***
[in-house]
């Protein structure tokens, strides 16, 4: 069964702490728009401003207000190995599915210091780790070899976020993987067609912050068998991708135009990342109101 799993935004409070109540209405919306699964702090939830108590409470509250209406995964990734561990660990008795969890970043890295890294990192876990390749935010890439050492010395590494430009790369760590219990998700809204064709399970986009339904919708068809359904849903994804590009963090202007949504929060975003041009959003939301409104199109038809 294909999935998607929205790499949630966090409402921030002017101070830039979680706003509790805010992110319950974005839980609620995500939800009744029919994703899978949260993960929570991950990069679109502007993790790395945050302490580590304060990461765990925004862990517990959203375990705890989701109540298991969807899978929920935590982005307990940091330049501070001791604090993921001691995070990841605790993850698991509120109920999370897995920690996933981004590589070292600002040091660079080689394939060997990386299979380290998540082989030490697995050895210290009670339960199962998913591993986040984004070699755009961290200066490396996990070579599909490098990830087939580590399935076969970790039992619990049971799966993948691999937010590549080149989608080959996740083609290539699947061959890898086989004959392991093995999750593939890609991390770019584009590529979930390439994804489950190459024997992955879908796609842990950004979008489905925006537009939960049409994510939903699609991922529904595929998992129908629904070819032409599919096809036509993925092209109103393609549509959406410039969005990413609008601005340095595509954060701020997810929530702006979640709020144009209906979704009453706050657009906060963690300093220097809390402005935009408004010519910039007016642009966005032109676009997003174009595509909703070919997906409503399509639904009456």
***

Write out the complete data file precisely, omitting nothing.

[in-house]
């Protein structure tokens, strides 16, 4: 069964702490728009401003207000190995599915210091780790070899976020993987067609912050068998991708135009990342109101 799993935004409070109540209405919306699964702090939830108590409470509250209406995964990734561990660990008795969890970043890295890294990192876990390749935010890439050492010395590494430009790369760590219990998700809204064709399970986009339904919708068809359904849903994804590009963090202007949504929060975003041009959003939301409104199109038809 294909999935998607929205790499949630966090409402921030002017101070830039979680706003509790805010992110319950974005839980609620995500939800009744029919994703899978949260993960929570991950990069679109502007993790790395945050302490580590304060990461765990925004862990517990959203375990705890989701109540298991969807899978929920935590982005307990940091330049501070001791604090993921001691995070990841605790993850698991509120109920999370897995920690996933981004590589070292600002040091660079080689394939060997990386299979380290998540082989030490697995050895210290009670339960199962998913591993986040984004070699755009961290200066490396996990070579599909490098990830087939580590399935076969970790039992619990049971799966993948691999937010590549080149989608080959996740083609290539699947061959890898086989004959392991093995999750593939890609991390770019584009590529979930390439994804489950190459024997992955879908796609842990950004979008489905925006537009939960049409994510939903699609991922529904595929998992129908629904070819032409599919096809036509993925092209109103393609549509959406410039969005990413609008601005340095595509954060701020997810929530702006979640709020144009209906979704009453706050657009906060963690300093220097809390402005935009408004010519910039007016642009966005032109676009997003174009595509909703070919997906409503399509639904009456």